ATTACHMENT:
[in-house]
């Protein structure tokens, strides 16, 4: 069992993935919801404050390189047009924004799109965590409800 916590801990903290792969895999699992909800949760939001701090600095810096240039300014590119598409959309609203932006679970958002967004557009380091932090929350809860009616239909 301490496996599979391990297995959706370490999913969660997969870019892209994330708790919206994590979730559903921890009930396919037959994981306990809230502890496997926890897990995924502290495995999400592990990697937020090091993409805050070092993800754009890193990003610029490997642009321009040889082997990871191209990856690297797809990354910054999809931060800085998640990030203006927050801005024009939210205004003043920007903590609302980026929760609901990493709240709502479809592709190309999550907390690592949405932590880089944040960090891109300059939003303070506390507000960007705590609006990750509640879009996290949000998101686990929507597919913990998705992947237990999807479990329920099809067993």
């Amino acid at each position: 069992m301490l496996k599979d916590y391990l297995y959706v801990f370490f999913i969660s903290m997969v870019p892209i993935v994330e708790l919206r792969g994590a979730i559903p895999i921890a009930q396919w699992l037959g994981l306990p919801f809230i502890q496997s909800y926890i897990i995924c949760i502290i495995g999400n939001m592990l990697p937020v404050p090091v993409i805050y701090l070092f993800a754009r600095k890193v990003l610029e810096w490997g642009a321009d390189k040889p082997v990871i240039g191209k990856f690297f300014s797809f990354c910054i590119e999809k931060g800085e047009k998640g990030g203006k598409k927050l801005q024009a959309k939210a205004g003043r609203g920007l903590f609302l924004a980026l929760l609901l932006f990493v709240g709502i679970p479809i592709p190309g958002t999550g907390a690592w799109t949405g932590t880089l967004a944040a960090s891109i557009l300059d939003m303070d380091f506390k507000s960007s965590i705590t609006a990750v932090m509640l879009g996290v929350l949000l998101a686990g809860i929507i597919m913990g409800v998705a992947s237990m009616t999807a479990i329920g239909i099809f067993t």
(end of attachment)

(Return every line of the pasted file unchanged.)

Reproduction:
[in-house]
């Protein structure tokens, strides 16, 4: 069992993935919801404050390189047009924004799109965590409800 916590801990903290792969895999699992909800949760939001701090600095810096240039300014590119598409959309609203932006679970958002967004557009380091932090929350809860009616239909 301490496996599979391990297995959706370490999913969660997969870019892209994330708790919206994590979730559903921890009930396919037959994981306990809230502890496997926890897990995924502290495995999400592990990697937020090091993409805050070092993800754009890193990003610029490997642009321009040889082997990871191209990856690297797809990354910054999809931060800085998640990030203006927050801005024009939210205004003043920007903590609302980026929760609901990493709240709502479809592709190309999550907390690592949405932590880089944040960090891109300059939003303070506390507000960007705590609006990750509640879009996290949000998101686990929507597919913990998705992947237990999807479990329920099809067993």
């Amino acid at each position: 069992m301490l496996k599979d916590y391990l297995y959706v801990f370490f999913i969660s903290m997969v870019p892209i993935v994330e708790l919206r792969g994590a979730i559903p895999i921890a009930q396919w699992l037959g994981l306990p919801f809230i502890q496997s909800y926890i897990i995924c949760i502290i495995g999400n939001m592990l990697p937020v404050p090091v993409i805050y701090l070092f993800a754009r600095k890193v990003l610029e810096w490997g642009a321009d390189k040889p082997v990871i240039g191209k990856f690297f300014s797809f990354c910054i590119e999809k931060g800085e047009k998640g990030g203006k598409k927050l801005q024009a959309k939210a205004g003043r609203g920007l903590f609302l924004a980026l929760l609901l932006f990493v709240g709502i679970p479809i592709p190309g958002t999550g907390a690592w799109t949405g932590t880089l967004a944040a960090s891109i557009l300059d939003m303070d380091f506390k507000s960007s965590i705590t609006a990750v932090m509640l879009g996290v929350l949000l998101a686990g809860i929507i597919m913990g409800v998705a992947s237990m009616t999807a479990i329920g239909i099809f067993t």